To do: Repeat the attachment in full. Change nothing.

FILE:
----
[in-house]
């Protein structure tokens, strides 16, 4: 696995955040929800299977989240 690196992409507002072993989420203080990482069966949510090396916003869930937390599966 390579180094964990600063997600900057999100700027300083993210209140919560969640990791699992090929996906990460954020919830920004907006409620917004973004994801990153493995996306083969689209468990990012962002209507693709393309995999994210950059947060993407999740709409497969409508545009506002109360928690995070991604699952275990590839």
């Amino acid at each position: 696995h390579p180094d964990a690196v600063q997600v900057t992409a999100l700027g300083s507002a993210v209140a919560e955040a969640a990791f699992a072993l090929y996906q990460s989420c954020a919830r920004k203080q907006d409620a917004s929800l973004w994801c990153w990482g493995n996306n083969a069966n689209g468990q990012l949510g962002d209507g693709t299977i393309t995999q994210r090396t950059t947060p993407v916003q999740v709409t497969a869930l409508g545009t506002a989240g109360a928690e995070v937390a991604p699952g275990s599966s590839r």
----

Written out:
[in-house]
């Protein structure tokens, strides 16, 4: 696995955040929800299977989240 690196992409507002072993989420203080990482069966949510090396916003869930937390599966 390579180094964990600063997600900057999100700027300083993210209140919560969640990791699992090929996906990460954020919830920004907006409620917004973004994801990153493995996306083969689209468990990012962002209507693709393309995999994210950059947060993407999740709409497969409508545009506002109360928690995070991604699952275990590839």
């Amino acid at each position: 696995h390579p180094d964990a690196v600063q997600v900057t992409a999100l700027g300083s507002a993210v209140a919560e955040a969640a990791f699992a072993l090929y996906q990460s989420c954020a919830r920004k203080q907006d409620a917004s929800l973004w994801c990153w990482g493995n996306n083969a069966n689209g468990q990012l949510g962002d209507g693709t299977i393309t995999q994210r090396t950059t947060p993407v916003q999740v709409t497969a869930l409508g545009t506002a989240g109360a928690e995070v937390a991604p699952g275990s599966s590839r």